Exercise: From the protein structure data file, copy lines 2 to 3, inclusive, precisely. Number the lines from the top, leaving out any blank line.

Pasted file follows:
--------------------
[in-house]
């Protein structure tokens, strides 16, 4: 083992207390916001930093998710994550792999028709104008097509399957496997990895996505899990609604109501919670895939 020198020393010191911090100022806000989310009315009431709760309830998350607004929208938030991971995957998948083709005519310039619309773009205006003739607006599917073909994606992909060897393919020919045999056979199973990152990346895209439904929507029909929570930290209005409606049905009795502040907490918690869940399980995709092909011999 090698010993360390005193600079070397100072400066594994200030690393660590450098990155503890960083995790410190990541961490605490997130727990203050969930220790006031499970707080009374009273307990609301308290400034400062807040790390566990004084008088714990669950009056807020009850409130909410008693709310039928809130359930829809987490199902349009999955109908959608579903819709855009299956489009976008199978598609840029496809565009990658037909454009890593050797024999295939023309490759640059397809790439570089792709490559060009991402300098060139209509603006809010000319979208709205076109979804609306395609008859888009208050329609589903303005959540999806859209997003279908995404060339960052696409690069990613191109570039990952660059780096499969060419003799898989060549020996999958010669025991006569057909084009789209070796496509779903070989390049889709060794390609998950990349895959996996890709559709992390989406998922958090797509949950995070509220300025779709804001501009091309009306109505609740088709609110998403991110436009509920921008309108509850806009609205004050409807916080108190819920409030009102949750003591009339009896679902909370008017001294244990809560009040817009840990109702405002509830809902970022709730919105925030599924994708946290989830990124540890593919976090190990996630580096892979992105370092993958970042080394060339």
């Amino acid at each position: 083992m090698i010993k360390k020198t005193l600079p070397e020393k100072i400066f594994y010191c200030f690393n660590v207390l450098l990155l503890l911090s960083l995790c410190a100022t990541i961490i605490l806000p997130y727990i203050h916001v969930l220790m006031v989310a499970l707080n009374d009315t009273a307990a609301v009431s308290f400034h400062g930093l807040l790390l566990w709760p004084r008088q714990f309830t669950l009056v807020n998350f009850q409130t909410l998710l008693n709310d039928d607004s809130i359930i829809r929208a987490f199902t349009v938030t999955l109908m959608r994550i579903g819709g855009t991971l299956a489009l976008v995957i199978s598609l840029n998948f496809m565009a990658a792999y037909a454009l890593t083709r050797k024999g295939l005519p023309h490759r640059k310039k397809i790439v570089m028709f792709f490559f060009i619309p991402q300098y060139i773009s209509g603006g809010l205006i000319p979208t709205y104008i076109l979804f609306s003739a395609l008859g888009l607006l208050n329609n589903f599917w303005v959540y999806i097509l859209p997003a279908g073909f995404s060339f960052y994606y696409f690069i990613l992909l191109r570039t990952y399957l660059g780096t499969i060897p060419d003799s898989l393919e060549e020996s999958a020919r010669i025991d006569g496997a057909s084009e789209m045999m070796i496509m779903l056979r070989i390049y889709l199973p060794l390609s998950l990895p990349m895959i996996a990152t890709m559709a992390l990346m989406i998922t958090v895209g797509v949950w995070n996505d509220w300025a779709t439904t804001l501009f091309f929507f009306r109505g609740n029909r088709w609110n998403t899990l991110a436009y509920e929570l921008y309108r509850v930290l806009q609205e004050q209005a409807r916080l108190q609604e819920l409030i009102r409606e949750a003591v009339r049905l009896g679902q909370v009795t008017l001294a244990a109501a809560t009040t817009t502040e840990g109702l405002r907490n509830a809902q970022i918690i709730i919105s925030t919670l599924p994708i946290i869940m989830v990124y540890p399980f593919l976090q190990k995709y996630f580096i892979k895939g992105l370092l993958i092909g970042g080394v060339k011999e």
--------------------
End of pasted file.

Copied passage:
């Protein structure tokens, strides 16, 4: 083992207390916001930093998710994550792999028709104008097509399957496997990895996505899990609604109501919670895939 020198020393010191911090100022806000989310009315009431709760309830998350607004929208938030991971995957998948083709005519310039619309773009205006003739607006599917073909994606992909060897393919020919045999056979199973990152990346895209439904929507029909929570930290209005409606049905009795502040907490918690869940399980995709092909011999 090698010993360390005193600079070397100072400066594994200030690393660590450098990155503890960083995790410190990541961490605490997130727990203050969930220790006031499970707080009374009273307990609301308290400034400062807040790390566990004084008088714990669950009056807020009850409130909410008693709310039928809130359930829809987490199902349009999955109908959608579903819709855009299956489009976008199978598609840029496809565009990658037909454009890593050797024999295939023309490759640059397809790439570089792709490559060009991402300098060139209509603006809010000319979208709205076109979804609306395609008859888009208050329609589903303005959540999806859209997003279908995404060339960052696409690069990613191109570039990952660059780096499969060419003799898989060549020996999958010669025991006569057909084009789209070796496509779903070989390049889709060794390609998950990349895959996996890709559709992390989406998922958090797509949950995070509220300025779709804001501009091309009306109505609740088709609110998403991110436009509920921008309108509850806009609205004050409807916080108190819920409030009102949750003591009339009896679902909370008017001294244990809560009040817009840990109702405002509830809902970022709730919105925030599924994708946290989830990124540890593919976090190990996630580096892979992105370092993958970042080394060339």
């Amino acid at each position: 083992m090698i010993k360390k020198t005193l600079p070397e020393k100072i400066f594994y010191c200030f690393n660590v207390l450098l990155l503890l911090s960083l995790c410190a100022t990541i961490i605490l806000p997130y727990i203050h916001v969930l220790m006031v989310a499970l707080n009374d009315t009273a307990a609301v009431s308290f400034h400062g930093l807040l790390l566990w709760p004084r008088q714990f309830t669950l009056v807020n998350f009850q409130t909410l998710l008693n709310d039928d607004s809130i359930i829809r929208a987490f199902t349009v938030t999955l109908m959608r994550i579903g819709g855009t991971l299956a489009l976008v995957i199978s598609l840029n998948f496809m565009a990658a792999y037909a454009l890593t083709r050797k024999g295939l005519p023309h490759r640059k310039k397809i790439v570089m028709f792709f490559f060009i619309p991402q300098y060139i773009s209509g603006g809010l205006i000319p979208t709205y104008i076109l979804f609306s003739a395609l008859g888009l607006l208050n329609n589903f599917w303005v959540y999806i097509l859209p997003a279908g073909f995404s060339f960052y994606y696409f690069i990613l992909l191109r570039t990952y399957l660059g780096t499969i060897p060419d003799s898989l393919e060549e020996s999958a020919r010669i025991d006569g496997a057909s084009e789209m045999m070796i496509m779903l056979r070989i390049y889709l199973p060794l390609s998950l990895p990349m895959i996996a990152t890709m559709a992390l990346m989406i998922t958090v895209g797509v949950w995070n996505d509220w300025a779709t439904t804001l501009f091309f929507f009306r109505g609740n029909r088709w609110n998403t899990l991110a436009y509920e929570l921008y309108r509850v930290l806009q609205e004050q209005a409807r916080l108190q609604e819920l409030i009102r409606e949750a003591v009339r049905l009896g679902q909370v009795t008017l001294a244990a109501a809560t009040t817009t502040e840990g109702l405002r907490n509830a809902q970022i918690i709730i919105s925030t919670l599924p994708i946290i869940m989830v990124y540890p399980f593919l976090q190990k995709y996630f580096i892979k895939g992105l370092l993958i092909g970042g080394v060339k011999e």